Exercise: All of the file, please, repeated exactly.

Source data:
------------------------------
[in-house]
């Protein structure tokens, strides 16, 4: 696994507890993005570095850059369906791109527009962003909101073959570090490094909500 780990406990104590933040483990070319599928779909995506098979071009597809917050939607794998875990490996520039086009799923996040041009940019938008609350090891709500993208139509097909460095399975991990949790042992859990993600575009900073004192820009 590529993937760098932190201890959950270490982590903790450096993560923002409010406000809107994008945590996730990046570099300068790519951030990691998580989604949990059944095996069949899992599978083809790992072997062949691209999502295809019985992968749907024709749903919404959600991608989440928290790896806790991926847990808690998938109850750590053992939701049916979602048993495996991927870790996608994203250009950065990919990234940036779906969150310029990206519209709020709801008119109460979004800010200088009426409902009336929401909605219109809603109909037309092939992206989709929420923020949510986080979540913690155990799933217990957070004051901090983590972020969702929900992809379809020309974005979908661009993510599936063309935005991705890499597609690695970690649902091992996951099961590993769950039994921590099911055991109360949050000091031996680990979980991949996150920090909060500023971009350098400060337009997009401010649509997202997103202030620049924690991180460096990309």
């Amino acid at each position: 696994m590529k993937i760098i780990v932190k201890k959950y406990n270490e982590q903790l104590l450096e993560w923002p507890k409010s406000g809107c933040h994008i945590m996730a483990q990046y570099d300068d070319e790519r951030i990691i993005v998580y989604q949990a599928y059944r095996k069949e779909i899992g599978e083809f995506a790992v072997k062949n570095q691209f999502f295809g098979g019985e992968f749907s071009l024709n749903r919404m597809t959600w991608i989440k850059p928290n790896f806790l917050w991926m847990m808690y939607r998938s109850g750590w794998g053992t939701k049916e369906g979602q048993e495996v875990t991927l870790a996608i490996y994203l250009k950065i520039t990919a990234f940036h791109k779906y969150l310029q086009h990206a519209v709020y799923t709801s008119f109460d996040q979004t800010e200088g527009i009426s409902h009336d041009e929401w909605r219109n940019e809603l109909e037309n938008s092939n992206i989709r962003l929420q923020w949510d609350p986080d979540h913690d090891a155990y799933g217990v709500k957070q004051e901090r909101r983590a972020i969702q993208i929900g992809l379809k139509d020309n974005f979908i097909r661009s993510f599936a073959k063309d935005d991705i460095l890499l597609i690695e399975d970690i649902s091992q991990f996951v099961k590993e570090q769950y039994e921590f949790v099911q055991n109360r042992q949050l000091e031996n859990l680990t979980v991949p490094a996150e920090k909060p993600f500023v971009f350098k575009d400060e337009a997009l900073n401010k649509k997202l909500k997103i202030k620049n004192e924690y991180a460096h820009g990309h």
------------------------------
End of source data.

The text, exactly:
[in-house]
């Protein structure tokens, strides 16, 4: 696994507890993005570095850059369906791109527009962003909101073959570090490094909500 780990406990104590933040483990070319599928779909995506098979071009597809917050939607794998875990490996520039086009799923996040041009940019938008609350090891709500993208139509097909460095399975991990949790042992859990993600575009900073004192820009 590529993937760098932190201890959950270490982590903790450096993560923002409010406000809107994008945590996730990046570099300068790519951030990691998580989604949990059944095996069949899992599978083809790992072997062949691209999502295809019985992968749907024709749903919404959600991608989440928290790896806790991926847990808690998938109850750590053992939701049916979602048993495996991927870790996608994203250009950065990919990234940036779906969150310029990206519209709020709801008119109460979004800010200088009426409902009336929401909605219109809603109909037309092939992206989709929420923020949510986080979540913690155990799933217990957070004051901090983590972020969702929900992809379809020309974005979908661009993510599936063309935005991705890499597609690695970690649902091992996951099961590993769950039994921590099911055991109360949050000091031996680990979980991949996150920090909060500023971009350098400060337009997009401010649509997202997103202030620049924690991180460096990309």
């Amino acid at each position: 696994m590529k993937i760098i780990v932190k201890k959950y406990n270490e982590q903790l104590l450096e993560w923002p507890k409010s406000g809107c933040h994008i945590m996730a483990q990046y570099d300068d070319e790519r951030i990691i993005v998580y989604q949990a599928y059944r095996k069949e779909i899992g599978e083809f995506a790992v072997k062949n570095q691209f999502f295809g098979g019985e992968f749907s071009l024709n749903r919404m597809t959600w991608i989440k850059p928290n790896f806790l917050w991926m847990m808690y939607r998938s109850g750590w794998g053992t939701k049916e369906g979602q048993e495996v875990t991927l870790a996608i490996y994203l250009k950065i520039t990919a990234f940036h791109k779906y969150l310029q086009h990206a519209v709020y799923t709801s008119f109460d996040q979004t800010e200088g527009i009426s409902h009336d041009e929401w909605r219109n940019e809603l109909e037309n938008s092939n992206i989709r962003l929420q923020w949510d609350p986080d979540h913690d090891a155990y799933g217990v709500k957070q004051e901090r909101r983590a972020i969702q993208i929900g992809l379809k139509d020309n974005f979908i097909r661009s993510f599936a073959k063309d935005d991705i460095l890499l597609i690695e399975d970690i649902s091992q991990f996951v099961k590993e570090q769950y039994e921590f949790v099911q055991n109360r042992q949050l000091e031996n859990l680990t979980v991949p490094a996150e920090k909060p993600f500023v971009f350098k575009d400060e337009a997009l900073n401010k649509k997202l909500k997103i202030k620049n004192e924690y991180a460096h820009g990309h």